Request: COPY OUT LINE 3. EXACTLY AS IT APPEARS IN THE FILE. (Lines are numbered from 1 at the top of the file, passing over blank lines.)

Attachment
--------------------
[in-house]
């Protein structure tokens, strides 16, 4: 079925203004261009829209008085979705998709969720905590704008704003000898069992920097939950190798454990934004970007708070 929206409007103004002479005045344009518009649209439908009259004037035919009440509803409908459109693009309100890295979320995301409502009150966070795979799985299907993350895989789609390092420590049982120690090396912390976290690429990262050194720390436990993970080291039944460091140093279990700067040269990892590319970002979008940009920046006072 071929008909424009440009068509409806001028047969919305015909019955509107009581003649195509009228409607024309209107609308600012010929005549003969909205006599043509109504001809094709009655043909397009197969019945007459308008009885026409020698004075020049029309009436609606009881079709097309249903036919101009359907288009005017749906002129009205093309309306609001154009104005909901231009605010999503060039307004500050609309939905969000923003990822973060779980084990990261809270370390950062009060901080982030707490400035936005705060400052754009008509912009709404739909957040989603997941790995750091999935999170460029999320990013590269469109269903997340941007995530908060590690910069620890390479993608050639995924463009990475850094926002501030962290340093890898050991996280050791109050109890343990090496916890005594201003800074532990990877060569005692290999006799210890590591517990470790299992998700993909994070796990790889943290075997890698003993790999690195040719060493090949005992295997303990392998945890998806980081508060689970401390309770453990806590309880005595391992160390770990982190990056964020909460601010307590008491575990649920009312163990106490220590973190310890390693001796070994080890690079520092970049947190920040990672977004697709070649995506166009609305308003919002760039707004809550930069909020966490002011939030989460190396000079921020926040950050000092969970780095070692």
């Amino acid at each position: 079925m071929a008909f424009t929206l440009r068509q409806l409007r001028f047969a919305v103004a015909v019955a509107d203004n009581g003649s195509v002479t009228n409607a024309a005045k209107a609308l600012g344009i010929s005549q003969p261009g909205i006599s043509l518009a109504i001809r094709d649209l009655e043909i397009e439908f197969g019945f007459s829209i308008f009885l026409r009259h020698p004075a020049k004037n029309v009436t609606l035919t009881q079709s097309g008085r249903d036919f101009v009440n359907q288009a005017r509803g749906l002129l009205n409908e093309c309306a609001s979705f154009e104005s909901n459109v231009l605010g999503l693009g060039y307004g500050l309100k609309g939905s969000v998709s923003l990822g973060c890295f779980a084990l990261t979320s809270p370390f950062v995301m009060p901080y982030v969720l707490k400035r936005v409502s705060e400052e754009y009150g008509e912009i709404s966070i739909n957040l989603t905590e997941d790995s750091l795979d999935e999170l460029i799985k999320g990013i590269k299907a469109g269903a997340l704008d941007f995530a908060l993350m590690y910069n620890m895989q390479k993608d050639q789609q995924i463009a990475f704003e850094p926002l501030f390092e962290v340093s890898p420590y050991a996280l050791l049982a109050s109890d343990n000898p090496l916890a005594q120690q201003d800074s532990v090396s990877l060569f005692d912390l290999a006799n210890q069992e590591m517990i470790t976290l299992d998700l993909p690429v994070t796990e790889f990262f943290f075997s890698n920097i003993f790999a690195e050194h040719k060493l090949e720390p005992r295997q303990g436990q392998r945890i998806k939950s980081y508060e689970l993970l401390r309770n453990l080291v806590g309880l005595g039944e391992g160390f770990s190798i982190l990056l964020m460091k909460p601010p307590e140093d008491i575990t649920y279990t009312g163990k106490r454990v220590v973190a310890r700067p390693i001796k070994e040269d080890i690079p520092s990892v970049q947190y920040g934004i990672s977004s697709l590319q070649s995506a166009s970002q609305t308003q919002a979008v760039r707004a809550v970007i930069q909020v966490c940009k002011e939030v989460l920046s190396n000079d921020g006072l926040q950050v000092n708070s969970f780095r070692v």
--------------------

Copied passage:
């Amino acid at each position: 079925m071929a008909f424009t929206l440009r068509q409806l409007r001028f047969a919305v103004a015909v019955a509107d203004n009581g003649s195509v002479t009228n409607a024309a005045k209107a609308l600012g344009i010929s005549q003969p261009g909205i006599s043509l518009a109504i001809r094709d649209l009655e043909i397009e439908f197969g019945f007459s829209i308008f009885l026409r009259h020698p004075a020049k004037n029309v009436t609606l035919t009881q079709s097309g008085r249903d036919f101009v009440n359907q288009a005017r509803g749906l002129l009205n409908e093309c309306a609001s979705f154009e104005s909901n459109v231009l605010g999503l693009g060039y307004g500050l309100k609309g939905s969000v998709s923003l990822g973060c890295f779980a084990l990261t979320s809270p370390f950062v995301m009060p901080y982030v969720l707490k400035r936005v409502s705060e400052e754009y009150g008509e912009i709404s966070i739909n957040l989603t905590e997941d790995s750091l795979d999935e999170l460029i799985k999320g990013i590269k299907a469109g269903a997340l704008d941007f995530a908060l993350m590690y910069n620890m895989q390479k993608d050639q789609q995924i463009a990475f704003e850094p926002l501030f390092e962290v340093s890898p420590y050991a996280l050791l049982a109050s109890d343990n000898p090496l916890a005594q120690q201003d800074s532990v090396s990877l060569f005692d912390l290999a006799n210890q069992e590591m517990i470790t976290l299992d998700l993909p690429v994070t796990e790889f990262f943290f075997s890698n920097i003993f790999a690195e050194h040719k060493l090949e720390p005992r295997q303990g436990q392998r945890i998806k939950s980081y508060e689970l993970l401390r309770n453990l080291v806590g309880l005595g039944e391992g160390f770990s190798i982190l990056l964020m460091k909460p601010p307590e140093d008491i575990t649920y279990t009312g163990k106490r454990v220590v973190a310890r700067p390693i001796k070994e040269d080890i690079p520092s990892v970049q947190y920040g934004i990672s977004s697709l590319q070649s995506a166009s970002q609305t308003q919002a979008v760039r707004a809550v970007i930069q909020v966490c940009k002011e939030v989460l920046s190396n000079d921020g006072l926040q950050v000092n708070s969970f780095r070692v």